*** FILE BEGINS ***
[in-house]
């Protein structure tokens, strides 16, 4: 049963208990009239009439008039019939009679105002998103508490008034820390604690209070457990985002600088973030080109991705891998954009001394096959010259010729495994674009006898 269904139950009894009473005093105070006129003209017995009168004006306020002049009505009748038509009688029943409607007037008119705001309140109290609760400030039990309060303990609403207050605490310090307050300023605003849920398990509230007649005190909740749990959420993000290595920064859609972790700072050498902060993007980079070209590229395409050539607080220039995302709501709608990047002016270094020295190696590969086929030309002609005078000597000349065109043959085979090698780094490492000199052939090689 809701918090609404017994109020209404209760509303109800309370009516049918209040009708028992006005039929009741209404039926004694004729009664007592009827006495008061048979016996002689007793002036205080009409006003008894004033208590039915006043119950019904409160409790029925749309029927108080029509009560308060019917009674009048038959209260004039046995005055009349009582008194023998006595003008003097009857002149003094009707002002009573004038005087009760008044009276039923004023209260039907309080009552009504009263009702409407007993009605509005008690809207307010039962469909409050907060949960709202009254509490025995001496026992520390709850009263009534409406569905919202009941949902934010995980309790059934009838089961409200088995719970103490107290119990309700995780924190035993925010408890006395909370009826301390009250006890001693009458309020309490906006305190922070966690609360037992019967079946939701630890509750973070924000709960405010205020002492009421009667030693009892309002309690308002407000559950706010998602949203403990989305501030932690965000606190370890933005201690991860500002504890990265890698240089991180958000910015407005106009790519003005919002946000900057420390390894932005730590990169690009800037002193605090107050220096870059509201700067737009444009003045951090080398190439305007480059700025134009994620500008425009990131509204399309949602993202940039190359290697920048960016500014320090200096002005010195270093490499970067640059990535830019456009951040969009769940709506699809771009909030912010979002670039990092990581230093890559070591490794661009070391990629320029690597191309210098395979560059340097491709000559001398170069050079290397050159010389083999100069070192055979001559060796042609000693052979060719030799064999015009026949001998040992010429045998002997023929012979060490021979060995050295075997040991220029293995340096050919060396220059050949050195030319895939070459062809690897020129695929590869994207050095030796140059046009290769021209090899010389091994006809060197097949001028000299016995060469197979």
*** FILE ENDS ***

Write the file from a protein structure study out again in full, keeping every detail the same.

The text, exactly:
[in-house]
């Protein structure tokens, strides 16, 4: 049963208990009239009439008039019939009679105002998103508490008034820390604690209070457990985002600088973030080109991705891998954009001394096959010259010729495994674009006898 269904139950009894009473005093105070006129003209017995009168004006306020002049009505009748038509009688029943409607007037008119705001309140109290609760400030039990309060303990609403207050605490310090307050300023605003849920398990509230007649005190909740749990959420993000290595920064859609972790700072050498902060993007980079070209590229395409050539607080220039995302709501709608990047002016270094020295190696590969086929030309002609005078000597000349065109043959085979090698780094490492000199052939090689 809701918090609404017994109020209404209760509303109800309370009516049918209040009708028992006005039929009741209404039926004694004729009664007592009827006495008061048979016996002689007793002036205080009409006003008894004033208590039915006043119950019904409160409790029925749309029927108080029509009560308060019917009674009048038959209260004039046995005055009349009582008194023998006595003008003097009857002149003094009707002002009573004038005087009760008044009276039923004023209260039907309080009552009504009263009702409407007993009605509005008690809207307010039962469909409050907060949960709202009254509490025995001496026992520390709850009263009534409406569905919202009941949902934010995980309790059934009838089961409200088995719970103490107290119990309700995780924190035993925010408890006395909370009826301390009250006890001693009458309020309490906006305190922070966690609360037992019967079946939701630890509750973070924000709960405010205020002492009421009667030693009892309002309690308002407000559950706010998602949203403990989305501030932690965000606190370890933005201690991860500002504890990265890698240089991180958000910015407005106009790519003005919002946000900057420390390894932005730590990169690009800037002193605090107050220096870059509201700067737009444009003045951090080398190439305007480059700025134009994620500008425009990131509204399309949602993202940039190359290697920048960016500014320090200096002005010195270093490499970067640059990535830019456009951040969009769940709506699809771009909030912010979002670039990092990581230093890559070591490794661009070391990629320029690597191309210098395979560059340097491709000559001398170069050079290397050159010389083999100069070192055979001559060796042609000693052979060719030799064999015009026949001998040992010429045998002997023929012979060490021979060995050295075997040991220029293995340096050919060396220059050949050195030319895939070459062809690897020129695929590869994207050095030796140059046009290769021209090899010389091994006809060197097949001028000299016995060469197979």